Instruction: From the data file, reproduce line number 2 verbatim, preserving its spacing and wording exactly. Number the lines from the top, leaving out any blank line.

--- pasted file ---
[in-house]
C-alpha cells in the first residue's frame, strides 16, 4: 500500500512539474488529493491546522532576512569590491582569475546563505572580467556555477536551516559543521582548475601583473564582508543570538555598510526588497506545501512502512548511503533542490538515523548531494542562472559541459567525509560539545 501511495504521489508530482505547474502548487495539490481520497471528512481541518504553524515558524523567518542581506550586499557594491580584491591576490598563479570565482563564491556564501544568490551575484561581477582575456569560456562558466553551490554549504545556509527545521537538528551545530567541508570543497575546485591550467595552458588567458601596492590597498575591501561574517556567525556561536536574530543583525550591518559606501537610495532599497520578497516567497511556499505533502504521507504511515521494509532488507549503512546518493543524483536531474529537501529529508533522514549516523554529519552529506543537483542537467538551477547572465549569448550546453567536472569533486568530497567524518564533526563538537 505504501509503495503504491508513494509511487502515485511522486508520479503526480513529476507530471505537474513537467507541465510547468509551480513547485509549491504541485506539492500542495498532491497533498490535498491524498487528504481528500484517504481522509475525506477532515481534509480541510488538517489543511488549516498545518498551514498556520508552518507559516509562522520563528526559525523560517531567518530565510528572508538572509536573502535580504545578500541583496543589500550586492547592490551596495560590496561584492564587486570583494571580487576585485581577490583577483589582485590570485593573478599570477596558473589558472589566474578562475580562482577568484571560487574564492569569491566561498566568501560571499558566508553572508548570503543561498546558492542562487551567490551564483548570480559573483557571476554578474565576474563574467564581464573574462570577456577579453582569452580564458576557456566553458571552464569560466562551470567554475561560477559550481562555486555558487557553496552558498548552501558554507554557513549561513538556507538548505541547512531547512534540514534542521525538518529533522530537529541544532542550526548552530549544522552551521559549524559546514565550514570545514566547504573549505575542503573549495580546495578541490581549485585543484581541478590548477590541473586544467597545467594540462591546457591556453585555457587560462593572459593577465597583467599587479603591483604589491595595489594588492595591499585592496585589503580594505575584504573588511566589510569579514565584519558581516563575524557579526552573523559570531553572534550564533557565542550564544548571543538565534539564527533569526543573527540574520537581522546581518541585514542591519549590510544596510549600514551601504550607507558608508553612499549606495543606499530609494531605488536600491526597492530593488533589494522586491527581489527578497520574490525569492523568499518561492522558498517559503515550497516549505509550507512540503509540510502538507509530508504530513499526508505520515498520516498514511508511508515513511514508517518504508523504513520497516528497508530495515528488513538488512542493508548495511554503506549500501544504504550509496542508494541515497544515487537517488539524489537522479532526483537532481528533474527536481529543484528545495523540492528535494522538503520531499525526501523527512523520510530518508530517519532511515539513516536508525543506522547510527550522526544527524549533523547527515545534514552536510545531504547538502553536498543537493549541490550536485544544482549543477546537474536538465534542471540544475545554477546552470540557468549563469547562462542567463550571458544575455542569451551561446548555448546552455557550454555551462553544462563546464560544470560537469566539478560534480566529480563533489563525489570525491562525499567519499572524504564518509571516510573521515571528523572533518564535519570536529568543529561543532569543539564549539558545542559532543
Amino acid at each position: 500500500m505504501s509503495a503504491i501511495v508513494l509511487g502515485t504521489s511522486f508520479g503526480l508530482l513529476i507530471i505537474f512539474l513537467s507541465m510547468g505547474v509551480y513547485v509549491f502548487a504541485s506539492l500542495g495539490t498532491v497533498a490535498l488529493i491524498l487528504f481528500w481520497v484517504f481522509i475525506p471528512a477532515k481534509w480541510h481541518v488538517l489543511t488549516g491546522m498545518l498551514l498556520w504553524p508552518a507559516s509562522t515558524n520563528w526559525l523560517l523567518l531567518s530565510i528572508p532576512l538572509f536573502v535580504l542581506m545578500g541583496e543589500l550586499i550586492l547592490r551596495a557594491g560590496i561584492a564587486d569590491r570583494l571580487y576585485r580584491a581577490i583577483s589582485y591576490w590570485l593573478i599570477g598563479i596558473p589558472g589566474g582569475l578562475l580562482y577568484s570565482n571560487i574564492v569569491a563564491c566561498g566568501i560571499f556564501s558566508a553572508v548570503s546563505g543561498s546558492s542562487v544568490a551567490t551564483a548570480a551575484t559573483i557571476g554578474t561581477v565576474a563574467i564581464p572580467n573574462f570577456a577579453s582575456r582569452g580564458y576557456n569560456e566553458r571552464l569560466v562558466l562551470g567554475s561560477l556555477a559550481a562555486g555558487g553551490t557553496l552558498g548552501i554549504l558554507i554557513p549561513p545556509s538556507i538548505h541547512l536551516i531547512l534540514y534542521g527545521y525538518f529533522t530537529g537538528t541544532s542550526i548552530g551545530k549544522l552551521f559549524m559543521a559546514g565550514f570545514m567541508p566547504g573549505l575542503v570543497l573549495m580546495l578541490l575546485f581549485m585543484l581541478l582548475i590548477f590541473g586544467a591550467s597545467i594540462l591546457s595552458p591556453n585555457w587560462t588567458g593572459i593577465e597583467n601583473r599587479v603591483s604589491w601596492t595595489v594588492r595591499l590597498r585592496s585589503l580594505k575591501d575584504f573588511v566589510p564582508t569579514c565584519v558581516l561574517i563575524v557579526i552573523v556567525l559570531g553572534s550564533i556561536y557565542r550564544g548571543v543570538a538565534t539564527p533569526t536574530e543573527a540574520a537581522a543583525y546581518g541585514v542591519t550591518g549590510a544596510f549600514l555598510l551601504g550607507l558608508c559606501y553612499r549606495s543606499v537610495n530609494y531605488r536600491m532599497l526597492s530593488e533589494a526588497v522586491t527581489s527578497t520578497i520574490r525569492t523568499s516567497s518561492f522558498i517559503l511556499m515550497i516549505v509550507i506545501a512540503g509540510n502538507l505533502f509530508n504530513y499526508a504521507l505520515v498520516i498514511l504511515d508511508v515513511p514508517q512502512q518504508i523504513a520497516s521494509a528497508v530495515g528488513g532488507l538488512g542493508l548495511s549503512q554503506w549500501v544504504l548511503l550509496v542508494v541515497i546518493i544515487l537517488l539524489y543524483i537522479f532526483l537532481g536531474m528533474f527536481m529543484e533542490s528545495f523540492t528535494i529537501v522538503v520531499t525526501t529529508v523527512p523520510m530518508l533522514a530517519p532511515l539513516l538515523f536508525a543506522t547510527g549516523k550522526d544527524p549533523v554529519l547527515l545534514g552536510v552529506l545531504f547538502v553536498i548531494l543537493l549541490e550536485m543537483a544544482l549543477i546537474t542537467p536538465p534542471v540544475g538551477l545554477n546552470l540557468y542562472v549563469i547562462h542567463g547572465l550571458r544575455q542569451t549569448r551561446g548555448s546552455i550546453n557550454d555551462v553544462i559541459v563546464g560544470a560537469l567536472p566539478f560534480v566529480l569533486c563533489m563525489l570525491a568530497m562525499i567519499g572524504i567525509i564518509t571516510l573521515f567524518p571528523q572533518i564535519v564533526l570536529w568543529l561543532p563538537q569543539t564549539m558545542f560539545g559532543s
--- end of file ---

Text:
C-alpha cells in the first residue's frame, strides 16, 4: 500500500512539474488529493491546522532576512569590491582569475546563505572580467556555477536551516559543521582548475601583473564582508543570538555598510526588497506545501512502512548511503533542490538515523548531494542562472559541459567525509560539545 501511495504521489508530482505547474502548487495539490481520497471528512481541518504553524515558524523567518542581506550586499557594491580584491591576490598563479570565482563564491556564501544568490551575484561581477582575456569560456562558466553551490554549504545556509527545521537538528551545530567541508570543497575546485591550467595552458588567458601596492590597498575591501561574517556567525556561536536574530543583525550591518559606501537610495532599497520578497516567497511556499505533502504521507504511515521494509532488507549503512546518493543524483536531474529537501529529508533522514549516523554529519552529506543537483542537467538551477547572465549569448550546453567536472569533486568530497567524518564533526563538537 505504501509503495503504491508513494509511487502515485511522486508520479503526480513529476507530471505537474513537467507541465510547468509551480513547485509549491504541485506539492500542495498532491497533498490535498491524498487528504481528500484517504481522509475525506477532515481534509480541510488538517489543511488549516498545518498551514498556520508552518507559516509562522520563528526559525523560517531567518530565510528572508538572509536573502535580504545578500541583496543589500550586492547592490551596495560590496561584492564587486570583494571580487576585485581577490583577483589582485590570485593573478599570477596558473589558472589566474578562475580562482577568484571560487574564492569569491566561498566568501560571499558566508553572508548570503543561498546558492542562487551567490551564483548570480559573483557571476554578474565576474563574467564581464573574462570577456577579453582569452580564458576557456566553458571552464569560466562551470567554475561560477559550481562555486555558487557553496552558498548552501558554507554557513549561513538556507538548505541547512531547512534540514534542521525538518529533522530537529541544532542550526548552530549544522552551521559549524559546514565550514570545514566547504573549505575542503573549495580546495578541490581549485585543484581541478590548477590541473586544467597545467594540462591546457591556453585555457587560462593572459593577465597583467599587479603591483604589491595595489594588492595591499585592496585589503580594505575584504573588511566589510569579514565584519558581516563575524557579526552573523559570531553572534550564533557565542550564544548571543538565534539564527533569526543573527540574520537581522546581518541585514542591519549590510544596510549600514551601504550607507558608508553612499549606495543606499530609494531605488536600491526597492530593488533589494522586491527581489527578497520574490525569492523568499518561492522558498517559503515550497516549505509550507512540503509540510502538507509530508504530513499526508505520515498520516498514511508511508515513511514508517518504508523504513520497516528497508530495515528488513538488512542493508548495511554503506549500501544504504550509496542508494541515497544515487537517488539524489537522479532526483537532481528533474527536481529543484528545495523540492528535494522538503520531499525526501523527512523520510530518508530517519532511515539513516536508525543506522547510527550522526544527524549533523547527515545534514552536510545531504547538502553536498543537493549541490550536485544544482549543477546537474536538465534542471540544475545554477546552470540557468549563469547562462542567463550571458544575455542569451551561446548555448546552455557550454555551462553544462563546464560544470560537469566539478560534480566529480563533489563525489570525491562525499567519499572524504564518509571516510573521515571528523572533518564535519570536529568543529561543532569543539564549539558545542559532543